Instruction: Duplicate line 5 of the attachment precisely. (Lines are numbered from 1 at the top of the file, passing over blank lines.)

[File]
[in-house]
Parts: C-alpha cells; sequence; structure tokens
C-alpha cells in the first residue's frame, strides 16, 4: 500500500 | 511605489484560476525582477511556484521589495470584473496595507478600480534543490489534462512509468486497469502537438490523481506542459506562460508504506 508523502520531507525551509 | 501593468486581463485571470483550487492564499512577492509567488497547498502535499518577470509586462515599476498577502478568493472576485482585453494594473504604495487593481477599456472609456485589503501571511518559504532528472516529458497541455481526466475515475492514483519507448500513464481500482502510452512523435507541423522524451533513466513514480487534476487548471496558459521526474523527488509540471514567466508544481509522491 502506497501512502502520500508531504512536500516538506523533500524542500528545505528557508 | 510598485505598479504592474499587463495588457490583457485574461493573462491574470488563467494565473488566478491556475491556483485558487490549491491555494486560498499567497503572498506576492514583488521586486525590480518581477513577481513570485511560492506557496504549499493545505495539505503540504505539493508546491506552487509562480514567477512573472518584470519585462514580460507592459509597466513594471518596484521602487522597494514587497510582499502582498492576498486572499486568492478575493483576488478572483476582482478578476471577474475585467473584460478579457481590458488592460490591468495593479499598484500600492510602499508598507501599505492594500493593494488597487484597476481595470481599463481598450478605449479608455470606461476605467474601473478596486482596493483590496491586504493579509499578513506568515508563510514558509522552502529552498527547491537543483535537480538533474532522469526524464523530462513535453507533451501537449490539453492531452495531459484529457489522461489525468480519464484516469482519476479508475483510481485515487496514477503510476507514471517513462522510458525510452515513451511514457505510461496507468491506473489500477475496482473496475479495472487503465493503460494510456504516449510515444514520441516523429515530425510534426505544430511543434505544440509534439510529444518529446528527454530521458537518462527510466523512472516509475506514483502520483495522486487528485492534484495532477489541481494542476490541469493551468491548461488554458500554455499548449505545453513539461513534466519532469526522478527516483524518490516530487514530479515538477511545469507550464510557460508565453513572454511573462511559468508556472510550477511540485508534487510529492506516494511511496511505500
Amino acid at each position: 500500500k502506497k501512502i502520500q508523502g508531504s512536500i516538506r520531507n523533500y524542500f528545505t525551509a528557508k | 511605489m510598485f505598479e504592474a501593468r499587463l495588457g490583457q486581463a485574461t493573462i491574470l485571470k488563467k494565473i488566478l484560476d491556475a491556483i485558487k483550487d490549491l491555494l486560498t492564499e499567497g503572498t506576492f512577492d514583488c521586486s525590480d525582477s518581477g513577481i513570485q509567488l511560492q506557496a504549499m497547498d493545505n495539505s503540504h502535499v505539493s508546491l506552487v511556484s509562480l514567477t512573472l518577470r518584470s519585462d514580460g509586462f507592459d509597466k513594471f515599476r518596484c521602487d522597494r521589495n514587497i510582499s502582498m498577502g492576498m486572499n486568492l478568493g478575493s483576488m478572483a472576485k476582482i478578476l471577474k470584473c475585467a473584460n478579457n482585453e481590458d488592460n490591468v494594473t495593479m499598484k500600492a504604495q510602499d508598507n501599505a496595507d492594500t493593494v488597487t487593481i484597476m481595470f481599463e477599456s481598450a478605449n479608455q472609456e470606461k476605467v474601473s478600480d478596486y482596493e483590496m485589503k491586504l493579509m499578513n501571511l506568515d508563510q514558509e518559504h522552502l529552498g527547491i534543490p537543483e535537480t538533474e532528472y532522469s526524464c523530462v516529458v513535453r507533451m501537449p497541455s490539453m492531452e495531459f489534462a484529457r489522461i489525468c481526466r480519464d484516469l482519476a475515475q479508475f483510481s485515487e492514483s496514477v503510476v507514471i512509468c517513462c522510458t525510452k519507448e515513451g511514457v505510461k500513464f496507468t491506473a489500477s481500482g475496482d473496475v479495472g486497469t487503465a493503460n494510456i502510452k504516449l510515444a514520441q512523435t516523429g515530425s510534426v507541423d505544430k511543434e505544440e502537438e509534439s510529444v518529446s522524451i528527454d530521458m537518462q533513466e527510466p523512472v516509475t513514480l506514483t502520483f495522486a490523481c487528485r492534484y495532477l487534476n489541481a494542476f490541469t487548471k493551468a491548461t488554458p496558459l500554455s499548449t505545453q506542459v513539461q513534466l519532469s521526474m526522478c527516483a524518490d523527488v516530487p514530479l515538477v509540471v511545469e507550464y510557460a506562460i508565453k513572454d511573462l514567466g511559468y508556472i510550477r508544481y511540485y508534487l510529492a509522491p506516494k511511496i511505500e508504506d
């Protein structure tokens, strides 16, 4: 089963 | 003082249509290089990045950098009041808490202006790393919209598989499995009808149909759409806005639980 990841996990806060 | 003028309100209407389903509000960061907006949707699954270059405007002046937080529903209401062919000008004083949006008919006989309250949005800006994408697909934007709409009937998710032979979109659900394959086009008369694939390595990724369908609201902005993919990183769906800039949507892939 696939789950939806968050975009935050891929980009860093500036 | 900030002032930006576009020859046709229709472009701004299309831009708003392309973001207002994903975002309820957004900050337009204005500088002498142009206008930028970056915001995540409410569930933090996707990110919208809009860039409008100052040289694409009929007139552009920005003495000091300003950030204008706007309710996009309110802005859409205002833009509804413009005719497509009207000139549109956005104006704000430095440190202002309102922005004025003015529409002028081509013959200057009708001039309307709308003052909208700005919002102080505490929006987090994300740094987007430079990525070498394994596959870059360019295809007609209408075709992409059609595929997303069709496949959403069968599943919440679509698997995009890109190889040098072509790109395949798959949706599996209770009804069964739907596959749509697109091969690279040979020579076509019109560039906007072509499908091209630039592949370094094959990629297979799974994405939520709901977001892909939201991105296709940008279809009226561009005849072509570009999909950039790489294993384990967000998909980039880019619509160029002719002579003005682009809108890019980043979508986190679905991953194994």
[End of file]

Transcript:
């Protein structure tokens, strides 16, 4: 089963 | 003082249509290089990045950098009041808490202006790393919209598989499995009808149909759409806005639980 990841996990806060 | 003028309100209407389903509000960061907006949707699954270059405007002046937080529903209401062919000008004083949006008919006989309250949005800006994408697909934007709409009937998710032979979109659900394959086009008369694939390595990724369908609201902005993919990183769906800039949507892939 696939789950939806968050975009935050891929980009860093500036 | 900030002032930006576009020859046709229709472009701004299309831009708003392309973001207002994903975002309820957004900050337009204005500088002498142009206008930028970056915001995540409410569930933090996707990110919208809009860039409008100052040289694409009929007139552009920005003495000091300003950030204008706007309710996009309110802005859409205002833009509804413009005719497509009207000139549109956005104006704000430095440190202002309102922005004025003015529409002028081509013959200057009708001039309307709308003052909208700005919002102080505490929006987090994300740094987007430079990525070498394994596959870059360019295809007609209408075709992409059609595929997303069709496949959403069968599943919440679509698997995009890109190889040098072509790109395949798959949706599996209770009804069964739907596959749509697109091969690279040979020579076509019109560039906007072509499908091209630039592949370094094959990629297979799974994405939520709901977001892909939201991105296709940008279809009226561009005849072509570009999909950039790489294993384990967000998909980039880019619509160029002719002579003005682009809108890019980043979508986190679905991953194994």